- Like all other countries, dividends are also taxed in New Zealand.
- The companies pay part of the tax on dividends as withholding tax.
- Rest is passed on to the shareholders as imputation credits.
Dividends are an important part of investing. It is one of the two ways an investor makes money from the stocks. One is a capital gains and the other is dividends, but of late dividends have become more important as an alternative source of shareholders income
Dividends are a way of rewarding the shareholders by the companies. They pay the shareholders a part of their profits and it makes it very attractive for a class of investors who like a consistent income on their stocks. Paying dividends shows that a company has a strong cash flow situation. However, a higher dividend does not necessarily mean that the company is better. If it is a company that is growing, it might pay less as dividends and plough back the funds for its growth.
There are several companies in New Zealand like A2 Milk that don’t pay dividends. These are usually high-growth companies, where shareholders rely more on share price appreciation to make money rather than a dividend payout. Although, these companies can also become dividend-paying companies in the future. The other reason why a company may not pay dividends is that its profits might be declining and may not have a good cash flow to pay dividends.
Also Read: How often do companies pay dividends to shareholders? Which are good dividend payers on the NZX?
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New Zealand investors rely a lot on dividends as a sustainable income stream. Many companies that pay dividends pay it twice a year as interim and final dividends. Investors that buy shares in a particular company receive the upcoming dividends provided they hold the shares till the ex-dividend date.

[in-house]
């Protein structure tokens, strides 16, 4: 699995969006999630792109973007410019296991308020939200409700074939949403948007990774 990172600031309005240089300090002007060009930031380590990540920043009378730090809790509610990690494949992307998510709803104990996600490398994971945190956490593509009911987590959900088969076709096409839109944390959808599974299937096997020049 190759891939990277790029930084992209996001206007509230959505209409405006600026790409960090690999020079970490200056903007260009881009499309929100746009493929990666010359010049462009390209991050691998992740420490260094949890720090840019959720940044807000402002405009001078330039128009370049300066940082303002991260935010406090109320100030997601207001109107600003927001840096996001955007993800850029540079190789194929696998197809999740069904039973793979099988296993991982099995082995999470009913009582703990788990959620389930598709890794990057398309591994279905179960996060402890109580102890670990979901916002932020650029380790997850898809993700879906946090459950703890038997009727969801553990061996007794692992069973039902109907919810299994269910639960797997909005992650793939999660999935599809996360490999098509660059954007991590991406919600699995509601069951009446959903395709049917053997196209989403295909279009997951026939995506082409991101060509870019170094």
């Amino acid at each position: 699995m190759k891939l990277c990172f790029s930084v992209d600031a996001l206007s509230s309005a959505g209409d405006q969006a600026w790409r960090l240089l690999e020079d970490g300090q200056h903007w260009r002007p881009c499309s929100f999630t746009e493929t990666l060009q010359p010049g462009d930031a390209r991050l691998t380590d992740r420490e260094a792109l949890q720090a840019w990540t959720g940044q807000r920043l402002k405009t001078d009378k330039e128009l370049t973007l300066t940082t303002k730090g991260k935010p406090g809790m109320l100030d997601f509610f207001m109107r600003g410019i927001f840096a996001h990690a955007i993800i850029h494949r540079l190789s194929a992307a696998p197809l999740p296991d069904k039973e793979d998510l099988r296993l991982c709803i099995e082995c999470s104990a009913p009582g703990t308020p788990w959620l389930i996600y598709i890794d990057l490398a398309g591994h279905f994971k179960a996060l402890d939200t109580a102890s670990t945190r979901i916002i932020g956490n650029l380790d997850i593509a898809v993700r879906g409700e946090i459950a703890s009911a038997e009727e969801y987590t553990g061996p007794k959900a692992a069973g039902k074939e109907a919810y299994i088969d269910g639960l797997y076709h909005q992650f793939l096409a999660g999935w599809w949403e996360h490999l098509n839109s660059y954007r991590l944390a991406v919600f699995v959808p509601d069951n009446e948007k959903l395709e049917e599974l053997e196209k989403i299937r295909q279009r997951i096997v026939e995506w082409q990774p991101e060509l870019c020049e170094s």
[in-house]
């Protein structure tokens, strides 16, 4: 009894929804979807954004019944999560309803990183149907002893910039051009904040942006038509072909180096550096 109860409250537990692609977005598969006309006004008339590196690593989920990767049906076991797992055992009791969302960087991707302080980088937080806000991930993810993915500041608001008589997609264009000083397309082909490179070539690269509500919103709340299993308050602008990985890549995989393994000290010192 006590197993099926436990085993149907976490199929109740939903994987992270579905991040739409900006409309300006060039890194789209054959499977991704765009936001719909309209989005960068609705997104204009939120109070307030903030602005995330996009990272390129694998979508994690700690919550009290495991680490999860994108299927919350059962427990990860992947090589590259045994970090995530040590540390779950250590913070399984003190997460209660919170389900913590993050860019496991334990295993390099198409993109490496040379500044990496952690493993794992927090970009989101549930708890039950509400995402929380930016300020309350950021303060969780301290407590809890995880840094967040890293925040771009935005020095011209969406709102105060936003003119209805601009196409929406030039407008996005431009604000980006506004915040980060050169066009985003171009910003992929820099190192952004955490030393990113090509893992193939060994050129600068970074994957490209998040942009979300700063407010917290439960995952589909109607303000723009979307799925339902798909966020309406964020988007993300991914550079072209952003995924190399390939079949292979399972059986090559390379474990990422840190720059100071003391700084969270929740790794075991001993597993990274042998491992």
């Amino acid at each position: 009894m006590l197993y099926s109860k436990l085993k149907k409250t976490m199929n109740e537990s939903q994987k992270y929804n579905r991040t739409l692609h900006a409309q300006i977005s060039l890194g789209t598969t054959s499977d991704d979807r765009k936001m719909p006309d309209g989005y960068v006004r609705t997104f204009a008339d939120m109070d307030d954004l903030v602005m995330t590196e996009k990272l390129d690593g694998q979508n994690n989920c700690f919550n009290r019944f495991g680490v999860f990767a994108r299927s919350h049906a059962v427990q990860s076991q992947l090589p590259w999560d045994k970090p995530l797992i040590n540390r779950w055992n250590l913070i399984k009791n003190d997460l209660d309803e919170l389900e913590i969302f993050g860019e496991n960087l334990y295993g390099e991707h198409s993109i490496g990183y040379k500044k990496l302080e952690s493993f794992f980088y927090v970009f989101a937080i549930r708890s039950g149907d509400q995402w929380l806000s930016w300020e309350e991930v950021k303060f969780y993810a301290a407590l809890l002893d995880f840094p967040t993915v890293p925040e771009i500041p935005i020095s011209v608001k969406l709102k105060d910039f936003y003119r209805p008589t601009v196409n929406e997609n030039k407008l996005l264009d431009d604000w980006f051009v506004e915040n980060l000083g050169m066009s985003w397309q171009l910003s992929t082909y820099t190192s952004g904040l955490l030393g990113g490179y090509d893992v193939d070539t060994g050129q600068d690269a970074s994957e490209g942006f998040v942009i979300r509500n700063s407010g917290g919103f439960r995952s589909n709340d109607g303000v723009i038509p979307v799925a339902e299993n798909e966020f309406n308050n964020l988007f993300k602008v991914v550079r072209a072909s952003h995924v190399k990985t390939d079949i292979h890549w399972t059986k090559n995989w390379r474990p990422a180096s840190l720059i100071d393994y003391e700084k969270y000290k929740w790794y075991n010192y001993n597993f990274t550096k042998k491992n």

Apart from interim and final dividends some companies also pay special dividends from time to time. Special dividends are paid when the company has surplus or extra cash flows and they could be one time. These should not be counted to assess a company’s dividend payments capacity.
Are dividends taxed In New Zealand?
Most of the countries have a tax on the dividends paid to the shareholders. The tax rate may differ from country to country, but most countries impose anywhere in the band of 20-50% on the dividend income. The primary tax liability of the dividends is shareholders’, but it can be passed on to the company by the way of withholding tax.
The dividends in New Zealand usually have imputation credits attached. A shareholder uses these to pay tax on the dividends.
The imputation attached to a dividend signifies the income tax paid by the company on behalf of the shareholder.
Is there a withholding tax on dividendts?
New Zealand has a provision for withholding tax. A withholding tax is a set amount of money that a company pays to the government on behalf of the shareholders. That reflects in the imputation credit while declaring a dividend.
Theoretically, if access money is withheld by a company, the shareholder may receive a tax refund if not enough is withheld, a shareholder will have an additional tax bill.
From a shareholder’s point of view, a franking credit, also known as imputation credit, is a type of tax credit paid by corporations to their shareholders along with their dividend payments. Due to this a shareholder might get reduction or tax refund in their income tax. Companies can attach up to 28 cents of imputation credit to each $1 of gross dividend they pay to their shareholders.
This is the maximum amount that can be imputed and it is called the maximum imputation ratio. The maximum imputation ratio is 28:72. This means that 28 cents of credit is attached to each 72 cents of profit.
This is similar to attaching 38.89 cents of imputation credit to each $1 share of net profit after tax.
Can a dividend be fully imputed or franked?
Sometimes but rarely, a company can give a fully franked dividend to its shareholders. When the dividend is fully franked, it means, the company pays tax on the entire dividend. Investors receive 100% of the tax paid on the dividend as franking credits.
All dividends in NZ like other countries are taxable and they must be reported to the Income tax office. If you received dividends totaling NZ$10 or more from any entity, then you should receive a Form 1099-DIV stating the amount you received.
Some dividends may be non taxable. These are the ones from a mutual fund or some other regulated investment company that are not subject to taxes. These funds are often not taxed because they invest in securities that are already tax exempt, for instance some government bonds etc.